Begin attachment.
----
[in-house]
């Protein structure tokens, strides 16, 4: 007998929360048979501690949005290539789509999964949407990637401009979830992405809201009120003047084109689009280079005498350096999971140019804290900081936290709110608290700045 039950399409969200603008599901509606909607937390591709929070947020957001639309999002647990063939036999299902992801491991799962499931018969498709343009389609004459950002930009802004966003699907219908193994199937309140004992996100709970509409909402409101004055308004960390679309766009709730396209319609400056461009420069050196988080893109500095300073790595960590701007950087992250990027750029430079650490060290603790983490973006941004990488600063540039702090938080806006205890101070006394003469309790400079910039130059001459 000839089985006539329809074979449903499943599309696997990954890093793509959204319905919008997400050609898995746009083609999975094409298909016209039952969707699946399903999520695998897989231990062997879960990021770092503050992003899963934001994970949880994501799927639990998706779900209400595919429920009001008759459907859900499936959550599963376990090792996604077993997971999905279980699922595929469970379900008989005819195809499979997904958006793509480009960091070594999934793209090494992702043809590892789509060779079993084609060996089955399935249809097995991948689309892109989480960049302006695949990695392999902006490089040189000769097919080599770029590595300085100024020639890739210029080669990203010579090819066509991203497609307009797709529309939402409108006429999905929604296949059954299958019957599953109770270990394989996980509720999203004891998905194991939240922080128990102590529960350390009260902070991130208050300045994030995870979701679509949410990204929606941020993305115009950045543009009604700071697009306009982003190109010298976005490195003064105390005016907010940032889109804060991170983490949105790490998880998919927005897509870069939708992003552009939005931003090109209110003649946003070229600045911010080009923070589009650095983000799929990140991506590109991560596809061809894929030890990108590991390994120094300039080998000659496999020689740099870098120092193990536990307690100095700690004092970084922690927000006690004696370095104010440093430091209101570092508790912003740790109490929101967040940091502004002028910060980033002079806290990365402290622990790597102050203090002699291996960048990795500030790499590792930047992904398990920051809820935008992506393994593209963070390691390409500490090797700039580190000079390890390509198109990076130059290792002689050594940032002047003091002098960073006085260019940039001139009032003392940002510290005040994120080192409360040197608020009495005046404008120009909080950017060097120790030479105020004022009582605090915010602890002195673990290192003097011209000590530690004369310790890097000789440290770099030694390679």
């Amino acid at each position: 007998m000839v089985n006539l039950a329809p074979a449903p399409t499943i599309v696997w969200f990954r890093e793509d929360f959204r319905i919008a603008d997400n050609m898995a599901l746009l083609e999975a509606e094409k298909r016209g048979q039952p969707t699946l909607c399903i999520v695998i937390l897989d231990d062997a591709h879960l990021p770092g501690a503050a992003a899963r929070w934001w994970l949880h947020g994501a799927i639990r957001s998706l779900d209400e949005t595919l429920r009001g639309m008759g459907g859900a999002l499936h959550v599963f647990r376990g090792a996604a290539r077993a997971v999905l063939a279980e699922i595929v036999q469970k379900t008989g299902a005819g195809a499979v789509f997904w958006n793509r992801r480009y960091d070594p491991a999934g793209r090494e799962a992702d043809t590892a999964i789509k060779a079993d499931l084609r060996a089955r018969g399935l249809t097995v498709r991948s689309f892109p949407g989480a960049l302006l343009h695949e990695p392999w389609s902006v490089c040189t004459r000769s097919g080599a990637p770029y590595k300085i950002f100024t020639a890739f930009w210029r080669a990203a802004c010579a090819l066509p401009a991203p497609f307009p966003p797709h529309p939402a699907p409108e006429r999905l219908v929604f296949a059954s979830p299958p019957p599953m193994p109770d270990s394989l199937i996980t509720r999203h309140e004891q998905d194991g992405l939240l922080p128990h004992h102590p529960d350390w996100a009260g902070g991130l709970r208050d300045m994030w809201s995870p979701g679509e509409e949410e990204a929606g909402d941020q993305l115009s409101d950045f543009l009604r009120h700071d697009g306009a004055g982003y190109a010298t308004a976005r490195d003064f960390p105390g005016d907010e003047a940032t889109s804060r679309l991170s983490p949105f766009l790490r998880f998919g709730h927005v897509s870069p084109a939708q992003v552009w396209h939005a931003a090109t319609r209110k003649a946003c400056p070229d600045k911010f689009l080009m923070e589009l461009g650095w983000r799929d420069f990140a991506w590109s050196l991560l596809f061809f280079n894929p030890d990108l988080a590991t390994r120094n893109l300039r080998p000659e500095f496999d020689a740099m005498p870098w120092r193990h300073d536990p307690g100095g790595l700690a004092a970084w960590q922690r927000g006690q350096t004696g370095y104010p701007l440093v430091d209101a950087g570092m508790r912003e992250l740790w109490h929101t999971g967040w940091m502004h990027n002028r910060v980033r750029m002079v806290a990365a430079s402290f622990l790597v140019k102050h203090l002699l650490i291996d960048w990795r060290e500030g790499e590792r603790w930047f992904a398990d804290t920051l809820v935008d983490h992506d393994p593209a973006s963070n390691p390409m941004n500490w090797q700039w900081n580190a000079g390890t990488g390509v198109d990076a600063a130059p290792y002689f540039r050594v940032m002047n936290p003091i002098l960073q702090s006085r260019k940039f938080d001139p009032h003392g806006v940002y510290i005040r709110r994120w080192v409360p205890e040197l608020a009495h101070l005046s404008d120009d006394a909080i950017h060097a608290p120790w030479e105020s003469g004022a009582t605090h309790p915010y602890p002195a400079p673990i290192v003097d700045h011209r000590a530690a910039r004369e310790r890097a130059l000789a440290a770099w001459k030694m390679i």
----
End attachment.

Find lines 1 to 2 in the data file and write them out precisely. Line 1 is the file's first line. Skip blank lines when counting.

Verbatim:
[in-house]
């Protein structure tokens, strides 16, 4: 007998929360048979501690949005290539789509999964949407990637401009979830992405809201009120003047084109689009280079005498350096999971140019804290900081936290709110608290700045 039950399409969200603008599901509606909607937390591709929070947020957001639309999002647990063939036999299902992801491991799962499931018969498709343009389609004459950002930009802004966003699907219908193994199937309140004992996100709970509409909402409101004055308004960390679309766009709730396209319609400056461009420069050196988080893109500095300073790595960590701007950087992250990027750029430079650490060290603790983490973006941004990488600063540039702090938080806006205890101070006394003469309790400079910039130059001459 000839089985006539329809074979449903499943599309696997990954890093793509959204319905919008997400050609898995746009083609999975094409298909016209039952969707699946399903999520695998897989231990062997879960990021770092503050992003899963934001994970949880994501799927639990998706779900209400595919429920009001008759459907859900499936959550599963376990090792996604077993997971999905279980699922595929469970379900008989005819195809499979997904958006793509480009960091070594999934793209090494992702043809590892789509060779079993084609060996089955399935249809097995991948689309892109989480960049302006695949990695392999902006490089040189000769097919080599770029590595300085100024020639890739210029080669990203010579090819066509991203497609307009797709529309939402409108006429999905929604296949059954299958019957599953109770270990394989996980509720999203004891998905194991939240922080128990102590529960350390009260902070991130208050300045994030995870979701679509949410990204929606941020993305115009950045543009009604700071697009306009982003190109010298976005490195003064105390005016907010940032889109804060991170983490949105790490998880998919927005897509870069939708992003552009939005931003090109209110003649946003070229600045911010080009923070589009650095983000799929990140991506590109991560596809061809894929030890990108590991390994120094300039080998000659496999020689740099870098120092193990536990307690100095700690004092970084922690927000006690004696370095104010440093430091209101570092508790912003740790109490929101967040940091502004002028910060980033002079806290990365402290622990790597102050203090002699291996960048990795500030790499590792930047992904398990920051809820935008992506393994593209963070390691390409500490090797700039580190000079390890390509198109990076130059290792002689050594940032002047003091002098960073006085260019940039001139009032003392940002510290005040994120080192409360040197608020009495005046404008120009909080950017060097120790030479105020004022009582605090915010602890002195673990290192003097011209000590530690004369310790890097000789440290770099030694390679």